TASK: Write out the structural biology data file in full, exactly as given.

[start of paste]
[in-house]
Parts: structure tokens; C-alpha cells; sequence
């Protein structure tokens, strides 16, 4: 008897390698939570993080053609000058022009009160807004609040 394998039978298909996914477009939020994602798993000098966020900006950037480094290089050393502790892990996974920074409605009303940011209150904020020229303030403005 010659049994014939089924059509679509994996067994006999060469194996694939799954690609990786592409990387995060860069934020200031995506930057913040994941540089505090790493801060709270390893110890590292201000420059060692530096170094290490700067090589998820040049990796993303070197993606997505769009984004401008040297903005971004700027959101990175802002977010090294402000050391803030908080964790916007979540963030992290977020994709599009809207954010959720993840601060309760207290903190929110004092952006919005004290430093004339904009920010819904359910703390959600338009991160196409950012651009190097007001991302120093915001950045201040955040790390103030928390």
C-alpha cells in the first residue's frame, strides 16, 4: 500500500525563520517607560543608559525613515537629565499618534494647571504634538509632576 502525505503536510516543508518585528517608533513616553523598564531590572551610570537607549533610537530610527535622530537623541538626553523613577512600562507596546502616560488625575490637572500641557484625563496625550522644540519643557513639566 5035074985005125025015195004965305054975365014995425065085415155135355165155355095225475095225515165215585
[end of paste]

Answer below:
[in-house]
Parts: structure tokens; C-alpha cells; sequence
């Protein structure tokens, strides 16, 4: 008897390698939570993080053609000058022009009160807004609040 394998039978298909996914477009939020994602798993000098966020900006950037480094290089050393502790892990996974920074409605009303940011209150904020020229303030403005 010659049994014939089924059509679509994996067994006999060469194996694939799954690609990786592409990387995060860069934020200031995506930057913040994941540089505090790493801060709270390893110890590292201000420059060692530096170094290490700067090589998820040049990796993303070197993606997505769009984004401008040297903005971004700027959101990175802002977010090294402000050391803030908080964790916007979540963030992290977020994709599009809207954010959720993840601060309760207290903190929110004092952006919005004290430093004339904009920010819904359910703390959600338009991160196409950012651009190097007001991302120093915001950045201040955040790390103030928390």
C-alpha cells in the first residue's frame, strides 16, 4: 500500500525563520517607560543608559525613515537629565499618534494647571504634538509632576 502525505503536510516543508518585528517608533513616553523598564531590572551610570537607549533610537530610527535622530537623541538626553523613577512600562507596546502616560488625575490637572500641557484625563496625550522644540519643557513639566 5035074985005125025015195004965305054975365014995425065085415155135355165155355095225475095225515165215585